"Little Jackie Paper," the little rascal he was, was obviously a reference to rolling papers. Sealing wax, fancy stuff -- bongs, clearly. People have managed to find meaning in pretty much every line in the song, and we must admit, it seems pretty convincing. And it makes sense that a folk rock trio like Peter, Paul and Mary would aim a song at the rapidly growing hippie movement.

Here they are in 2006, looking more like math teachers than doobed-up radicals.

Actually ...

We're sorry to drag you down to earth like this, but "Puff the Magic Dragon's" writers never intended any hidden meanings. In fact, they were pretty upset about the rumors, claiming the song was about:

"... a loss of innocence and having to face an adult world ... I find the fact that people interpret it as a drug song annoying. It would be insidious to propagandize about drugs in a song for little kids."

But what about their 1970 hit, "Hops the Frothy, Full-Bodied Llama"?

"I can assure you, it's a song about innocence lost ... What kind of mean-spirited SOB would write a children's song with a covert drug message?"

Mary goes on to say that if there were drugs to be mentioned, they'd be mentioned up front:

"Believe me, if he wanted to write a song about marijuana, he would have written a song about marijuana."

Peter, Paul & Mary
We look forward to hearing from Peter, Paul and Peter's bong soon.

Actually kind of hard to argue with that.

The "Horse" in "Horse With No Name" HAS to be Heroin ...

Even if you've only heard this song once, chances are you know the chorus by heart:

"I've been through the desert on a horse with no name/ It felt good to be out of the rain/ In the desert you can't remember your name/ 'Cause there ain't no one for to give you no pain."

"My name is Chuck, CHUCK dammit! Nobody fucking listens."

Ridiculous grammar aside, obviously this means something, because nobody writes that kind of line unless there's some deeper meaning behind it. And "horse" is a pretty old and well known slang term for heroin, so naturally that's what a bunch of people figured the song was about. Back in the '70s the song was even banned from several radio stations because of its supposed drug reference.

The most common beliefs are that the band (America) is either singing about doing heroin (hallucinations) or about the effects of heroin withdrawal ("After two days in the desert sun/ My skin began to turn red"). Honestly, it all fits together nicely if you think about it: The desert symbolizes the effects of the withdrawal, the horse symbolizes the heroin and the ocean/river at the end symbolizes the clarity of rehabilitation. Perhaps America are skilled wordsmiths that deserve more credit. After all, it's not like their band name is trite and obvious.


Actually ...

This couldn't be more pulled from the ass if it were literally torn from the anus of a donkey. Let's save time here by going straight to Dewey Bunnell, the man who actually wrote the song:

"I wanted to capture the imagery of the desert, because I was sitting in this room in England, and it was rainy."

"I fingerpainted this desert and then I wrote a song about it."

"I had spent a good deal of time poking around in the high desert with my brother when we lived [in California]. And we'd drive through Arizona and New Mexico. I loved the cactus and the heat. I was trying to capture the sights and sounds of the desert, and there was an environmental message at the end. But ... I see now that this anonymous horse was a vehicle to get me away from all the confusion and chaos of life to a peaceful, quiet place."

So, back when he was a kid, Dewey was playing around in the desert, found it interesting and years later wrote a song about it with a message about the environment. No heroin-induced hallucinations or allegorical desert, but real, actual desert.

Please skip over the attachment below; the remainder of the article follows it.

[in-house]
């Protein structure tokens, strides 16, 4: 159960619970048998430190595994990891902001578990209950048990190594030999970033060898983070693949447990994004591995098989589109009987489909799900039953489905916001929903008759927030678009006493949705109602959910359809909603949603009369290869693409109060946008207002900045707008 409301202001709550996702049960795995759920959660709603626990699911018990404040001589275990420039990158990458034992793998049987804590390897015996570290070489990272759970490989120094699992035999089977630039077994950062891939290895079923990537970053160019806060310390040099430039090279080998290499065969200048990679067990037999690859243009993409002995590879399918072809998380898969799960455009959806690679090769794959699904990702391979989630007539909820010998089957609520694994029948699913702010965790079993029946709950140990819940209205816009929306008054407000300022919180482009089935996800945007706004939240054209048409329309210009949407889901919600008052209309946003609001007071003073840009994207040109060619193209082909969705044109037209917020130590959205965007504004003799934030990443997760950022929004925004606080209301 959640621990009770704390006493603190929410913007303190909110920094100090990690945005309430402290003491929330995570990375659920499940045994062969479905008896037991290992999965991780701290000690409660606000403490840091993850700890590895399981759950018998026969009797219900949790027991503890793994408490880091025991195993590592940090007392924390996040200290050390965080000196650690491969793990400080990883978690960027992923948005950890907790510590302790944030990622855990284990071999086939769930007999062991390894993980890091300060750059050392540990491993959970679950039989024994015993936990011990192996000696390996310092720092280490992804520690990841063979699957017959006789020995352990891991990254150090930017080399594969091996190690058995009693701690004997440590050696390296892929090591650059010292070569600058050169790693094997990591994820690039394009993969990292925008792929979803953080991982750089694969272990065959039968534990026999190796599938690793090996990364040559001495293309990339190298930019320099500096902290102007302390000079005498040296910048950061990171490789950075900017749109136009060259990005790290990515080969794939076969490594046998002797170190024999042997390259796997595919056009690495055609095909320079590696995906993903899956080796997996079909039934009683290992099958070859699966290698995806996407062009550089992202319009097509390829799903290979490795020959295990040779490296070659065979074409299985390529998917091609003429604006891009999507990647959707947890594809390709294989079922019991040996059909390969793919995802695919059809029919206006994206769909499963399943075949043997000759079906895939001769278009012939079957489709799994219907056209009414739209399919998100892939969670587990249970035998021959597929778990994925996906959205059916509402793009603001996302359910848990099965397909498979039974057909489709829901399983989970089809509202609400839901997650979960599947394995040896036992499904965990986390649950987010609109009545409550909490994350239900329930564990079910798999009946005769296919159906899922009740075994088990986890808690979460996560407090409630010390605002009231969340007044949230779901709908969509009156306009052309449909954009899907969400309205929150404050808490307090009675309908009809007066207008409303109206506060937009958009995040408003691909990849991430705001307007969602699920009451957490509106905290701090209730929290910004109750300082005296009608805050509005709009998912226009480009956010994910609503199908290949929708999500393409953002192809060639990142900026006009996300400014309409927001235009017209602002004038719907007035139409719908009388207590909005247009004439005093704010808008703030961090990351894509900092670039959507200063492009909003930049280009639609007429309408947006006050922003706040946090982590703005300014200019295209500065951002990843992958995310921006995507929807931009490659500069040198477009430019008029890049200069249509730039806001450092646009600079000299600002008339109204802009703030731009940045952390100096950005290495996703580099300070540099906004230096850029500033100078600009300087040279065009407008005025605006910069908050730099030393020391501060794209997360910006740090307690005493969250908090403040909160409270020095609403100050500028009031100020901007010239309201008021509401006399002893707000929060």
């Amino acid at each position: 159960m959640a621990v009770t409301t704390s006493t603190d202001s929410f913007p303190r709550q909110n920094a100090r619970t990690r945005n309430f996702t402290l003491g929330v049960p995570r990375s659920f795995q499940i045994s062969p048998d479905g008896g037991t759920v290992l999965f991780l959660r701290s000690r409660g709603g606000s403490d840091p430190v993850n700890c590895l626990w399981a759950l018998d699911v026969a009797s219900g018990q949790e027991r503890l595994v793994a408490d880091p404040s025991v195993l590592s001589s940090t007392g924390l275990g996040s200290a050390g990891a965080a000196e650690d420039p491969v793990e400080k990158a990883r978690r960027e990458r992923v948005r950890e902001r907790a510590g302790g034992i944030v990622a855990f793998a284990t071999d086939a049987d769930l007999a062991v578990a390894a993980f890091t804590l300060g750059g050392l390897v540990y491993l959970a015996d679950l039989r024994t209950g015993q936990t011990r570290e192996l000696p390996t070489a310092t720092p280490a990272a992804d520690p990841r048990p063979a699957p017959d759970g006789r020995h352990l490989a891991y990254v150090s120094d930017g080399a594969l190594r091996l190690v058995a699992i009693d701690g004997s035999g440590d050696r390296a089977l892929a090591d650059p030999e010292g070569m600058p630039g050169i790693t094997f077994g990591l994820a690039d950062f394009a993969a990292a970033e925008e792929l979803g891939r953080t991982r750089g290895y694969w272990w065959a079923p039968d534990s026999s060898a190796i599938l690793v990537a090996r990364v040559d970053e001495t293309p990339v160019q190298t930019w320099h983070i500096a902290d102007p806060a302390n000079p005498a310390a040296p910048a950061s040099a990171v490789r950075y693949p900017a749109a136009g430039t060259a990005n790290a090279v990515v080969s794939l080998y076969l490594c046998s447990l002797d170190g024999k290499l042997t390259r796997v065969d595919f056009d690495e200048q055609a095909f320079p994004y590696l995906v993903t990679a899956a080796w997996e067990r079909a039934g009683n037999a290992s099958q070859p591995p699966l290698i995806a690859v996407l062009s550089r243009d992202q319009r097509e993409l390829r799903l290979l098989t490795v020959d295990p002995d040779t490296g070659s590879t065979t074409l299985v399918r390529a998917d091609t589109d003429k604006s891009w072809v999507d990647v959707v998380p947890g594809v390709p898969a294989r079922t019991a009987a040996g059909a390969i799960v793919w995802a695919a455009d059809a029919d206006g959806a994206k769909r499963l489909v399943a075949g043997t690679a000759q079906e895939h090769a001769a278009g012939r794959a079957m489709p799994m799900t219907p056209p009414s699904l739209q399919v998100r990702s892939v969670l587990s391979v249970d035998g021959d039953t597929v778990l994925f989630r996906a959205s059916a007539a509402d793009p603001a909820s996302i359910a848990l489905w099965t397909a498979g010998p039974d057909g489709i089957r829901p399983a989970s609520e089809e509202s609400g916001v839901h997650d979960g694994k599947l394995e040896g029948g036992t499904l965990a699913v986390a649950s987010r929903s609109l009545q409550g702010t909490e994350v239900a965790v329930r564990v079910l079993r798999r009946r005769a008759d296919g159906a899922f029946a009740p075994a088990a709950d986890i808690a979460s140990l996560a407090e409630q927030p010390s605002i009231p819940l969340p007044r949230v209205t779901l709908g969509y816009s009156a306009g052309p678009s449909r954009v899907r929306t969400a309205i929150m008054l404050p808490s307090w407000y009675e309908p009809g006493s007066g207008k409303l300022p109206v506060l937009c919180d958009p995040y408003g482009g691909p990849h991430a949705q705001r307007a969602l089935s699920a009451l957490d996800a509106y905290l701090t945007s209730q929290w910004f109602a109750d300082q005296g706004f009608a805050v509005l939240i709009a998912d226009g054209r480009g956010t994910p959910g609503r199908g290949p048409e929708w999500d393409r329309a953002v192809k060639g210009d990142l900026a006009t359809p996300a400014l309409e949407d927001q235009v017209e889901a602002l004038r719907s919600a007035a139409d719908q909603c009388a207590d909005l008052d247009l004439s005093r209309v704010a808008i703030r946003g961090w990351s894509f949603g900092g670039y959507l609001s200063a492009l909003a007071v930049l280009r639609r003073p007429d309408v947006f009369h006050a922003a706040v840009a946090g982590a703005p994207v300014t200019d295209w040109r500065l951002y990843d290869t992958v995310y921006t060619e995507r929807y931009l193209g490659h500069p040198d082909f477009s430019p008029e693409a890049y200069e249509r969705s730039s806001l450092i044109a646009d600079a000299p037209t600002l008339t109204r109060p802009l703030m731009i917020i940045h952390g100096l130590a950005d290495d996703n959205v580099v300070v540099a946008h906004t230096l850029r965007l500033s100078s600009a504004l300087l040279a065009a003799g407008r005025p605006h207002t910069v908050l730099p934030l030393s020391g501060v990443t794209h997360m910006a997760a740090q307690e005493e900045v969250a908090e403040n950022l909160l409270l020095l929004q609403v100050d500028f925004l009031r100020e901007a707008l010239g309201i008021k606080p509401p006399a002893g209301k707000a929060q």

Dewey Bunnell, human cipher.

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But "Turning Japanese" Is Definitely About Masturbation, Right, Guys?

English band the Vapors released a song in 1980 called "Turning Japanese," much to the chagrin of the current status quo. You see, in addition to being vaguely racist, "turning Japanese" is a slang phrase for masturbation, specifically referring to how one's eyes become screwed up and narrow at the climax of a particularly feverish hand shandy. Now this could easily be a coincidence in name, but listen to the lyrics (or read them, your choice):

"I've got your picture of me and you/ You wrote 'I love you' I wrote 'me too'/ I sit there staring and there's nothing else to do."

Not pictured: Jergen's.

So he has a picture of his girlfriend and finds he has "nothing else to do."

"I've got your picture, I've got your picture/ I'd like a million of you all round my cell/ I want a doctor to take your picture/ So I can look at you from inside as well."

We're still not seeing the Japanese.

He mentions a cell, so this must mean he's in prison. Also, he seems to want an X-ray of her, for some reason. Or photos from her colonoscopy.

"No sex, no drugs, no wine, no women/ No fun, no sin, no you, no wonder it's dark/ Everyone around me is a total stranger/ Everyone avoids me like a cyclone ranger/ That's why I'm turning Japanese/ I think I'm turning Japanese/ I really think so."

The Vapors, demonstrating every stage of the mullet life cycle.

It would seem that this trail of lyrical bread crumbs leads to but one place: Fistopolis. Population: This guy's wiener. Just take a look at the people interviewed in this video, at about 2 minutes 20 seconds. It's a pretty popular interpretation, and any sites mentioning the song on the Internet eventually come to the same conclusion.

Actually ...

We really wanted this one to be true, but the only thing this song has in common with spanking it in a darkened room is that it's about feelings of shame and loneliness. If you watch the end of that video linked above, the band finally tells us what it's really about:

Hint: Nothing Japanese.

"The Americans seemed to think it was written about that. That it was an English phrase about masturbation. It wasn't. The song was a love song about someone who had lost their girlfriend and was going slowly crazy -- turning Japanese is just all the cliches of our angst... turning into something you never expected to."

So no, the Vapors' song isn't about dick-whittling (masturbation/penis joke quota met). It's simply about a man who has taped hundreds of pictures of a woman he's obsessed with around his tiny room as he plots to see her insides, and whose emotions can apparently transform him into a Japanese man like the Incredible Hulk.

As illustrated here.

See? It makes perfect sense.

For more misconstrued meanings, check out 6 Pieces of Music That Mean The Opposite of What You Think and 8 Romantic Songs You Didn't Know Were About Rape.

And stop by LinkSTORM to discover the true meaning of "Wonderwall."